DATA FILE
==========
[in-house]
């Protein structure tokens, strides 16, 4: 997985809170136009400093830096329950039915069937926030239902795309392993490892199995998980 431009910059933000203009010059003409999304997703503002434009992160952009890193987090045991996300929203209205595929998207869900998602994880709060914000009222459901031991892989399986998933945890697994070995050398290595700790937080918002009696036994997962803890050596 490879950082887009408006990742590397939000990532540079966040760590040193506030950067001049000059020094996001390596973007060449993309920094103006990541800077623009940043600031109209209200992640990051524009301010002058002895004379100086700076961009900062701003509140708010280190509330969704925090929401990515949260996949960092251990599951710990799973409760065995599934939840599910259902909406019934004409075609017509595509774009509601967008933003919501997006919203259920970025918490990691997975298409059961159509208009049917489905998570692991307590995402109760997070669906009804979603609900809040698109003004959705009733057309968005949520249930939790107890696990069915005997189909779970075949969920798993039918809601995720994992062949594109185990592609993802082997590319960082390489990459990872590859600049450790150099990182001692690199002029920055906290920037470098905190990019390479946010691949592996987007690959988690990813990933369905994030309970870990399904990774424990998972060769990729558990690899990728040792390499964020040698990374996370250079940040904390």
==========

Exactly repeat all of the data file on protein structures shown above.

[in-house]
């Protein structure tokens, strides 16, 4: 997985809170136009400093830096329950039915069937926030239902795309392993490892199995998980 431009910059933000203009010059003409999304997703503002434009992160952009890193987090045991996300929203209205595929998207869900998602994880709060914000009222459901031991892989399986998933945890697994070995050398290595700790937080918002009696036994997962803890050596 490879950082887009408006990742590397939000990532540079966040760590040193506030950067001049000059020094996001390596973007060449993309920094103006990541800077623009940043600031109209209200992640990051524009301010002058002895004379100086700076961009900062701003509140708010280190509330969704925090929401990515949260996949960092251990599951710990799973409760065995599934939840599910259902909406019934004409075609017509595509774009509601967008933003919501997006919203259920970025918490990691997975298409059961159509208009049917489905998570692991307590995402109760997070669906009804979603609900809040698109003004959705009733057309968005949520249930939790107890696990069915005997189909779970075949969920798993039918809601995720994992062949594109185990592609993802082997590319960082390489990459990872590859600049450790150099990182001692690199002029920055906290920037470098905190990019390479946010691949592996987007690959988690990813990933369905994030309970870990399904990774424990998972060769990729558990690899990728040792390499964020040698990374996370250079940040904390």